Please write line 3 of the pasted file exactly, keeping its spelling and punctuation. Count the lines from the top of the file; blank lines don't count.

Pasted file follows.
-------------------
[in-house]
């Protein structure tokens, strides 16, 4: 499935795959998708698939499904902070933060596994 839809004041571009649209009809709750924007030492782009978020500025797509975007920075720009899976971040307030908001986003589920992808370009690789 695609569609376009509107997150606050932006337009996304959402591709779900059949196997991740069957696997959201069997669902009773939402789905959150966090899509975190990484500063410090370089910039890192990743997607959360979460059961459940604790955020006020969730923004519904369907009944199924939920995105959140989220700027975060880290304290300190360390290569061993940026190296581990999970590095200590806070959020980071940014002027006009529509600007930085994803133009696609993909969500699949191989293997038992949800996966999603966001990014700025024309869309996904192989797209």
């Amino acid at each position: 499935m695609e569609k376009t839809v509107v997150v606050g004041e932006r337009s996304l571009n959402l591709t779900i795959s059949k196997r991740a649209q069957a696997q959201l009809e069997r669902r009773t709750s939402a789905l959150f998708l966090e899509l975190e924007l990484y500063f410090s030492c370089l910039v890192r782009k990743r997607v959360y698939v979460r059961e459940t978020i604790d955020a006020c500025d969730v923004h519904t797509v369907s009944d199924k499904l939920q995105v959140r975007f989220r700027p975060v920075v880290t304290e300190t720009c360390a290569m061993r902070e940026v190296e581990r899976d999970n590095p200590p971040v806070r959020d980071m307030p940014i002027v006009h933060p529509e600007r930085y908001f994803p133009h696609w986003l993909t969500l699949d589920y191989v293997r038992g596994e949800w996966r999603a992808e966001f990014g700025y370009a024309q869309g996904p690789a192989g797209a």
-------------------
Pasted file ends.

């Amino acid at each position: 499935m695609e569609k376009t839809v509107v997150v606050g004041e932006r337009s996304l571009n959402l591709t779900i795959s059949k196997r991740a649209q069957a696997q959201l009809e069997r669902r009773t709750s939402a789905l959150f998708l966090e899509l975190e924007l990484y500063f410090s030492c370089l910039v890192r782009k990743r997607v959360y698939v979460r059961e459940t978020i604790d955020a006020c500025d969730v923004h519904t797509v369907s009944d199924k499904l939920q995105v959140r975007f989220r700027p975060v920075v880290t304290e300190t720009c360390a290569m061993r902070e940026v190296e581990r899976d999970n590095p200590p971040v806070r959020d980071m307030p940014i002027v006009h933060p529509e600007r930085y908001f994803p133009h696609w986003l993909t969500l699949d589920y191989v293997r038992g596994e949800w996966r999603a992808e966001f990014g700025y370009a024309q869309g996904p690789a192989g797209a």